Sugarman brachydactyly is one of ten conditions known as oral-facial-digital syndromes (OFDS). OFDS involves problems with the development of parts of the mouth, facial structures, fingers, and toes. For this specific type of OFDS, the main symptoms include having extra fingers or toes, fingers and toes that are shorter than usual, muscle twitching, intellectual disability, and an increased number of teeth. Sometimes, the eyes may also blink when the jaw moves, but this is not true for all cases.
Sugarman brachydactyly is inherited (passed through families) in an autosomal recessive manner. We inherit our genes in pairs, typically one from each parent. Our genes are what control the growth, development, and function of our bodies. If a mistake or error occurs in a gene, it can cause problems. Autosomal recessive means that an individual must inherit two copies of the changed (mutated) gene, one from each parent, in order to have the condition. A person with one changed gene would be a carrier of Sugarman brachydactyly but usually will not have any symptoms. If both parents are carriers of Sugarman brachydactyly, their children have a one in four chance (25%) of having the condition.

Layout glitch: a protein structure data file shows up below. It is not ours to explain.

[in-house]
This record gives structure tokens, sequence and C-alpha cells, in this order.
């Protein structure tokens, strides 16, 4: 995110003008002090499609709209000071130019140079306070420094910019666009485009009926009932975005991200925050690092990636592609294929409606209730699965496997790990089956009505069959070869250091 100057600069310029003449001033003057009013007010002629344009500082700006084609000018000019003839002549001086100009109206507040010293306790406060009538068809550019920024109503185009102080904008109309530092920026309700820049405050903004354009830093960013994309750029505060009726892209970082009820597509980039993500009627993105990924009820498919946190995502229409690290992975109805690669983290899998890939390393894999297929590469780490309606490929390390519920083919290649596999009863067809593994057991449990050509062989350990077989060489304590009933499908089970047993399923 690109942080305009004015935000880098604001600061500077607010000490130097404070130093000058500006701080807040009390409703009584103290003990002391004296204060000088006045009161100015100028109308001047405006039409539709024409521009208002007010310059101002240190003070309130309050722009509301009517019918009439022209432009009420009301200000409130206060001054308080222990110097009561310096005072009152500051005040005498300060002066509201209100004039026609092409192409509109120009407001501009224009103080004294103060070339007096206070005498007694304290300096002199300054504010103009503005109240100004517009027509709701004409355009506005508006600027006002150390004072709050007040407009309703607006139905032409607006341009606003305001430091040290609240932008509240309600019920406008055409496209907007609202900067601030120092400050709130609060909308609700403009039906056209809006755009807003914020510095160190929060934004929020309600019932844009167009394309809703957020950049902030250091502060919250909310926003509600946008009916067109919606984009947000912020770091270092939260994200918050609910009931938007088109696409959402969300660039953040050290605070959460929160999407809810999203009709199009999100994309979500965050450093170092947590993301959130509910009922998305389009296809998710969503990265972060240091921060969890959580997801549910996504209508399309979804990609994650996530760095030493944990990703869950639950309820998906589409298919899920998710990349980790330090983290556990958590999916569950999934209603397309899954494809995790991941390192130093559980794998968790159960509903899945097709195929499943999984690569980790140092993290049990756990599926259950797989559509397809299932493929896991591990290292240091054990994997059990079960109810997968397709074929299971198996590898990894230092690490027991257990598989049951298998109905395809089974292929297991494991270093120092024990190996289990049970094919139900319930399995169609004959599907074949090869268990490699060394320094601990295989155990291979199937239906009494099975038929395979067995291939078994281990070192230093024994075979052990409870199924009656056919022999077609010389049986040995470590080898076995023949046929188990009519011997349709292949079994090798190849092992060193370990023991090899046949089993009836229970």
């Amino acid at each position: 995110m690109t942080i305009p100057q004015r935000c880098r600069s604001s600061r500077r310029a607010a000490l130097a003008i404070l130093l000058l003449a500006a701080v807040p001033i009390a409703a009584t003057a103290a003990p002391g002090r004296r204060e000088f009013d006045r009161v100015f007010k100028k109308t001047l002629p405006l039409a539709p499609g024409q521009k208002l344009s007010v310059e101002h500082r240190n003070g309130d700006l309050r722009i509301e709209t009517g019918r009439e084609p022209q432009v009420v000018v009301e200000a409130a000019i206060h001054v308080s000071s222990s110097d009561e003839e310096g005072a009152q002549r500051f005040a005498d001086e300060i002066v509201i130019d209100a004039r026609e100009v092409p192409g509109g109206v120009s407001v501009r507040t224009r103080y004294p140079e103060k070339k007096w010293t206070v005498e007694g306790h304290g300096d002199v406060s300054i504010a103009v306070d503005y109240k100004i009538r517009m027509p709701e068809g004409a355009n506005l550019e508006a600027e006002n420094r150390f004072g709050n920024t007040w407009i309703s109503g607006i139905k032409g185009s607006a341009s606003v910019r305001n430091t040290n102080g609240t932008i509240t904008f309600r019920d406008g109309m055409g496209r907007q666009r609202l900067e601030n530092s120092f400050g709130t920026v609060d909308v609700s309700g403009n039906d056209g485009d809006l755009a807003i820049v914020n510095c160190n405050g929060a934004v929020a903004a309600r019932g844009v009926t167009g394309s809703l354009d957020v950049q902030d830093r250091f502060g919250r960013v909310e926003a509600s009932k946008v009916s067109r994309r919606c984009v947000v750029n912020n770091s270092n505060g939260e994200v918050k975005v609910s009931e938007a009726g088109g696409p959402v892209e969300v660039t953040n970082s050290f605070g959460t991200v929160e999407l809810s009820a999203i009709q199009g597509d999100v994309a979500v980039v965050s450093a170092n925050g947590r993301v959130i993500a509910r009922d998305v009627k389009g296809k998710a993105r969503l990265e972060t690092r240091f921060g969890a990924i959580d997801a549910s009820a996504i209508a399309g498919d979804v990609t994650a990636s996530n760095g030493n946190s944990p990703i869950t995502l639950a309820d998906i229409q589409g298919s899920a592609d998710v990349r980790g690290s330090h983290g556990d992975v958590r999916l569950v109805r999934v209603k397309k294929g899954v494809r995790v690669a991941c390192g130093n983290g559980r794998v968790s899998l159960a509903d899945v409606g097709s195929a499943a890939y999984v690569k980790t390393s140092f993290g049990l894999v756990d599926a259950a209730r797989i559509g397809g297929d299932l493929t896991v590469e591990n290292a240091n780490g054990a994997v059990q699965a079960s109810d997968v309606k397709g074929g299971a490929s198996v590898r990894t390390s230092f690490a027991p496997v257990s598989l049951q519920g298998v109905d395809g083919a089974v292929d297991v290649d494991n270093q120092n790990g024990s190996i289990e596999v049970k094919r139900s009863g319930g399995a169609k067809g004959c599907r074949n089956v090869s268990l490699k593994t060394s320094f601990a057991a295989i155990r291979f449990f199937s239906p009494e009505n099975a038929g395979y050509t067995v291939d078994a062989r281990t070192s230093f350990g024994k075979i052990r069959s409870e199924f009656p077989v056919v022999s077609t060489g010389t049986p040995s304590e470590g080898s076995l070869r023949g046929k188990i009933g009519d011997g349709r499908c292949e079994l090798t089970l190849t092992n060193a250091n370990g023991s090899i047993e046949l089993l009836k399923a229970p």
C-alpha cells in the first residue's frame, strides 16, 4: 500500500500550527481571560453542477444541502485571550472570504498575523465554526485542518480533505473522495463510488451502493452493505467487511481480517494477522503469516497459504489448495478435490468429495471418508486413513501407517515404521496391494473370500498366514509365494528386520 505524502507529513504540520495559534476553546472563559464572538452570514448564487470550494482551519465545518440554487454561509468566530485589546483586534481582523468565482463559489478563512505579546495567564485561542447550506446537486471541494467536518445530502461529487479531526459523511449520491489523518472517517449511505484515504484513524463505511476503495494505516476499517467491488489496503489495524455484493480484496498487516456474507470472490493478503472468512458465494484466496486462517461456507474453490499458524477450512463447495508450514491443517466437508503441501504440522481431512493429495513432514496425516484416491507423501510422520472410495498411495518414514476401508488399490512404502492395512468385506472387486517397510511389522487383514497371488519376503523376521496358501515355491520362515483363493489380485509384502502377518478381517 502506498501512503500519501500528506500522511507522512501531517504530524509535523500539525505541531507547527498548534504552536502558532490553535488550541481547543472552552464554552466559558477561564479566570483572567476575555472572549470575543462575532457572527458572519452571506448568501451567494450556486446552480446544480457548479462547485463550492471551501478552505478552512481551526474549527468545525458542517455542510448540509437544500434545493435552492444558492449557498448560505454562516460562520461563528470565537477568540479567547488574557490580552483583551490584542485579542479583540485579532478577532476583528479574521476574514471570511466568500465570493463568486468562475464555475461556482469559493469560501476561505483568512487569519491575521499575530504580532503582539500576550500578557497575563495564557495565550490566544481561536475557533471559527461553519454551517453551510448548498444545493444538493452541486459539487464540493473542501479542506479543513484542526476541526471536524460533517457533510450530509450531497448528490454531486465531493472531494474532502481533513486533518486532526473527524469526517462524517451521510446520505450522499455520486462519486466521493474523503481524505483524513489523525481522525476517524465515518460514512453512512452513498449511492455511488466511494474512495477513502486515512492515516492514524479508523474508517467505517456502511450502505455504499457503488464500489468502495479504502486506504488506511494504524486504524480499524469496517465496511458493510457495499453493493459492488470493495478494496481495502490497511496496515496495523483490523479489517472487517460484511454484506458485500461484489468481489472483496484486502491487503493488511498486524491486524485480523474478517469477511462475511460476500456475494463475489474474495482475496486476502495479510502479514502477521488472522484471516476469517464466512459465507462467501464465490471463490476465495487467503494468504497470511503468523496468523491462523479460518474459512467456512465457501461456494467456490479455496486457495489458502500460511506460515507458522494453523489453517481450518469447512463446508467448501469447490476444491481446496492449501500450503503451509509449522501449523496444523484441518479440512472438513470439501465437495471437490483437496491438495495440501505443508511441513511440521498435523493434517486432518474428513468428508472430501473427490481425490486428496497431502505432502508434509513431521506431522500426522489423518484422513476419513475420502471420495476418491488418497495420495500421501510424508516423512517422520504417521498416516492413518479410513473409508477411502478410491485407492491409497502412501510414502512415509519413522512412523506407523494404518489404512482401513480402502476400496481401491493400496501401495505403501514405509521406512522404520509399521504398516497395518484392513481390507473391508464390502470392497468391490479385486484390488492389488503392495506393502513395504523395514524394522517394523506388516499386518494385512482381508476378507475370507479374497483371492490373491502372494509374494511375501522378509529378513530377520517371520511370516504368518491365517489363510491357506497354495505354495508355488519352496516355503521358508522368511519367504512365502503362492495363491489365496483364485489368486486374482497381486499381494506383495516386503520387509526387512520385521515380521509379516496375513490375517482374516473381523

There are not any specific tests that can be done to diagnose Sugarman brachydactyly. Usually, doctors can diagnose this condition by looking at the clinical symptoms. For treatment, surgery may be done in order to fix some of the problems with the face, fingers, and toes. If you or a family member has been diagnosed with Sugarman brachydactyly, talk with your doctor about the most current treatment options. Support groups are also good resources of support and information.
Description Last Updated: Feb 18, 2018